Nothing a little synthesizer can’t fix

Sometimes your name is Mark Snow, and you have to compose the soundtrack that will transport viewers to a distant locale. Fortunately, there’s a synthesizer setting for that. Refer to the handy chart below for which button to push when your ethnic villain/victim appears on screen.

Mexico – synth guitar

As seen in: El Mundo Gira

Because you can’t tell the story “Two men, one woman, trouble” without cascading guitar arpeggios.

I wish that I was in your arms, like that Spanish guitar...

I wish that I was in your arms, like that Spanish guitar… 

India – synth rattle

As seen in: Badlaa*

Do they use rattles in Indian music? Maybe it’s an obscure genre native to quadriplegic mystics in wheelie carts.

Shake, rattle and... wait a minute, where the crap does he keep his wheelie cart while hiding in a butt?

Shake, rattle and… wait a minute, where does he keep his wheelie cart while hiding in a butt?

Jewish – synth clarinet

As seen in: Kaddish

To be fair, this will provide a helpful clue for modern audiences, for whom Williamsburg, Brooklyn has different associations these days.

Goddamn hipsters.

Goddamn hipsters.

South America – synth pan pipe

As seen in: Teso Dos Bichos

According to both subway musicians and Encarta ’96, pan pipes are a legitimate South American instrument. I’ll allow it.

As it turns out, the Amaru curses you with subway musicians.

As it turns out, the Amaru curses you with subway musicians.

Africa – synth pan pipe

As seen in: Teliko

Culturally, this seems less defensible. This article — which I can tell is credible because it’s written in Papyrus — indicates that pan flutes can be found in central and eastern Africa, but our knockoff Eugene Tooms in this episode is from Burkina Faso. I would be appalled, were this not just another nail in this episode’s coffin of mediocrity. Instead, I am miffed.

ME TOO.

ME TOO.

Asia – … synth pan pipe

As seen in: Hell Money, Nisei

While I’m starting to suspect that there’s a big old “FOREIGNERS” sticker over the synth pan pipe setting, there is a Chinese instrument called the paixiao that the soundtrack is trying to bastardize here. On the other hand, neither Wikipedia nor my trusty Papyrus-font website indicate any usage of pan pipes in traditional Japanese music.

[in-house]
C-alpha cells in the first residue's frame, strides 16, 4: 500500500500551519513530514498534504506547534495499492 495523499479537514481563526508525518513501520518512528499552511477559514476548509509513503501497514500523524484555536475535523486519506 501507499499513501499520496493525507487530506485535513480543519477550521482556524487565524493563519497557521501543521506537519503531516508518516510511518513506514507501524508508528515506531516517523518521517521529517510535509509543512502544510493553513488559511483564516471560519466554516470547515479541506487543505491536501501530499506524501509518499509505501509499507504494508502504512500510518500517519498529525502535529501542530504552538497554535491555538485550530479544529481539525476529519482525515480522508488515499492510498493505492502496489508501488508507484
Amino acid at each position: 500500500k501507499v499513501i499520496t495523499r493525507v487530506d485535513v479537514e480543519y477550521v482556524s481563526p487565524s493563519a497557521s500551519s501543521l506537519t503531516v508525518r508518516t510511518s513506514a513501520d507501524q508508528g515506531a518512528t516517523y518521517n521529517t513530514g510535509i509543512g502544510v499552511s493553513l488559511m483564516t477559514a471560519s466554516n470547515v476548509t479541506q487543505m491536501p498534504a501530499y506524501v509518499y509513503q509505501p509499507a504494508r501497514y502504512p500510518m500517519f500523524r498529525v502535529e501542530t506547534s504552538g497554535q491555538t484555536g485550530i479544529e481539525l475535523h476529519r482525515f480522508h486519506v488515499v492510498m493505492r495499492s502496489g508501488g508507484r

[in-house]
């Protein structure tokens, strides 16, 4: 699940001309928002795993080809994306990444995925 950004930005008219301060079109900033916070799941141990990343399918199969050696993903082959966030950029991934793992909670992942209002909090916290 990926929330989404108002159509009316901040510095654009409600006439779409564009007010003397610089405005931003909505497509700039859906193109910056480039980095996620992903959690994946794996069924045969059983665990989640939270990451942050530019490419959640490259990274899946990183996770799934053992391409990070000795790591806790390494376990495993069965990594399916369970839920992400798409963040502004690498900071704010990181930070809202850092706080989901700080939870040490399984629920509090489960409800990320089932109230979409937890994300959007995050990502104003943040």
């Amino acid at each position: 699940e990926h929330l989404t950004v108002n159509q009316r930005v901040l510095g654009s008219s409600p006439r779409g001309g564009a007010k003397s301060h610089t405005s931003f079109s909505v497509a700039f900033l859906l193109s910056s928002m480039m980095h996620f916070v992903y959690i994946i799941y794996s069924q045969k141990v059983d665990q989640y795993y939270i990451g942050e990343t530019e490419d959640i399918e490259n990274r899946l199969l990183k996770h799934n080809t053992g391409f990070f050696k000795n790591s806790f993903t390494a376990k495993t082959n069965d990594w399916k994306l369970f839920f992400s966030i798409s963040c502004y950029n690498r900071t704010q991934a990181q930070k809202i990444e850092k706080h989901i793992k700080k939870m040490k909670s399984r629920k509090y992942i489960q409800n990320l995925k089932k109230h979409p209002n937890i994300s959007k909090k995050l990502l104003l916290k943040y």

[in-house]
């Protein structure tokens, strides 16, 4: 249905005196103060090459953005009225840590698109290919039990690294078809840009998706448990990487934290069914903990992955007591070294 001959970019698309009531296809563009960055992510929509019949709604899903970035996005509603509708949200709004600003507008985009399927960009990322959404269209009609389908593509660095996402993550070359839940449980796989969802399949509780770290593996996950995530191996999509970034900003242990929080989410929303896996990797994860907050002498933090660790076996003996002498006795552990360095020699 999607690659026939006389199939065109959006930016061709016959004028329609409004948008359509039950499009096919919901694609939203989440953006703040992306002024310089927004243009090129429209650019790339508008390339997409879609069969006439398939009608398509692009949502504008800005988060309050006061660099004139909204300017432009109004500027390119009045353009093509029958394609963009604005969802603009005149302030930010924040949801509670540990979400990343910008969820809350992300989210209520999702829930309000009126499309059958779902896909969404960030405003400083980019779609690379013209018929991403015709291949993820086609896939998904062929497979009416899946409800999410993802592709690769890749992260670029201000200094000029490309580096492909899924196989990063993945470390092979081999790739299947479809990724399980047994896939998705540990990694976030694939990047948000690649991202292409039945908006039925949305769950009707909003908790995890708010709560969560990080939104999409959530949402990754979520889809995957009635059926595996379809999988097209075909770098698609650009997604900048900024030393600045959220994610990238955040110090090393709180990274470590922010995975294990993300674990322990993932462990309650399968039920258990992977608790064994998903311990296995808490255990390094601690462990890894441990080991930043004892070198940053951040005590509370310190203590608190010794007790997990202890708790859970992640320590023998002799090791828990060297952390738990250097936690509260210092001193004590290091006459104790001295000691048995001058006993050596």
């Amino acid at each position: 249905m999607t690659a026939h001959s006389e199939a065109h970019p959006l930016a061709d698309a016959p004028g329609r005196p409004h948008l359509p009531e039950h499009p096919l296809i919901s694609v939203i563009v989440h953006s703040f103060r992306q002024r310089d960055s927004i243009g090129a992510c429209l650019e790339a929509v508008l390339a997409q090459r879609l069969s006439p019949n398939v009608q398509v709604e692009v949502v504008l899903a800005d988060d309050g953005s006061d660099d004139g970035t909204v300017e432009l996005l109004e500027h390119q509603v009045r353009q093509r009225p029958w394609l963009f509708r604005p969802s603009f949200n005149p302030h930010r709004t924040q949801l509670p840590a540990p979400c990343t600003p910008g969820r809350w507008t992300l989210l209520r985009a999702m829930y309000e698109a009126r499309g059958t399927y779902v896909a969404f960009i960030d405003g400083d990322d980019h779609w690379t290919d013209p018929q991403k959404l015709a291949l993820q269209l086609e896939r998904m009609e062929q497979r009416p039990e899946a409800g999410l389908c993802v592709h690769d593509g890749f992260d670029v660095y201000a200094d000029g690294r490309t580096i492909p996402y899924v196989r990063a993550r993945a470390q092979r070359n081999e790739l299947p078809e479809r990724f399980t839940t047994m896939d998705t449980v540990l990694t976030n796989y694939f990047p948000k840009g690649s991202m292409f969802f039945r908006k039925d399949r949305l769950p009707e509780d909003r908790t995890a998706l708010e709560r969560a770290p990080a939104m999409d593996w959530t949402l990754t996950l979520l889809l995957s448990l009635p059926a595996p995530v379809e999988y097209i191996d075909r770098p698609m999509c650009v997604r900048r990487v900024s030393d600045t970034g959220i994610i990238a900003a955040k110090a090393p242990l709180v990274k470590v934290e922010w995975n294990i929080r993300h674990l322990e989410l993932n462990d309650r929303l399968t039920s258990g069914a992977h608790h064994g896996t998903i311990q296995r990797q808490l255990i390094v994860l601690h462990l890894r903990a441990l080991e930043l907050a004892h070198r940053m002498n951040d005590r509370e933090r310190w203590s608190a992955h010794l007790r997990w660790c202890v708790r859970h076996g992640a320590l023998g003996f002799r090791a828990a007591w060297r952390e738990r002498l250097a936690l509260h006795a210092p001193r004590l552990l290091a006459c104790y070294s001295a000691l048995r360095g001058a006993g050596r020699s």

BD Wong disapproves.

BD Wong disapproves.

American Indian – synth pan pipe wtf

As seen in: Shapes, The Blessing Way

The usage of synth pan pipes here would be less objectionable were it not juxtaposed with actual Navajo chanting, or were it not used to signal Albert Hosteen’s every entrance on-camera like some kind of racist cowbell.

“Well, my musical idols include Johnny Cash and… oh, okay. Pan pipes, then.”

Let us all take a moment to remember those pre-9/11 days, when almost any culture could be brought to life with the simple touch of a pan pipe emulator. Or maybe I didn’t notice these shortcuts because the Fight the Future soundtrack was so good, even playing it in a crowded Chick-Fil-A makes you think you’re about to get abducted.

Or maybe it was because I had never left the country the first time I saw these episodes, and was thus totally fine with the notion that the rest of the world was drowning in pan pipes.

* Why did you see Badlaa? The only record of it in my mind is the atxf nickname “Butt Genie.”

Leave a Reply

Fill in your details below or click an icon to log in:

WordPress.com Logo

You are commenting using your WordPress.com account. Log Out /  Change )

Google+ photo

You are commenting using your Google+ account. Log Out /  Change )

Twitter picture

You are commenting using your Twitter account. Log Out /  Change )

Facebook photo

You are commenting using your Facebook account. Log Out /  Change )

Connecting to %s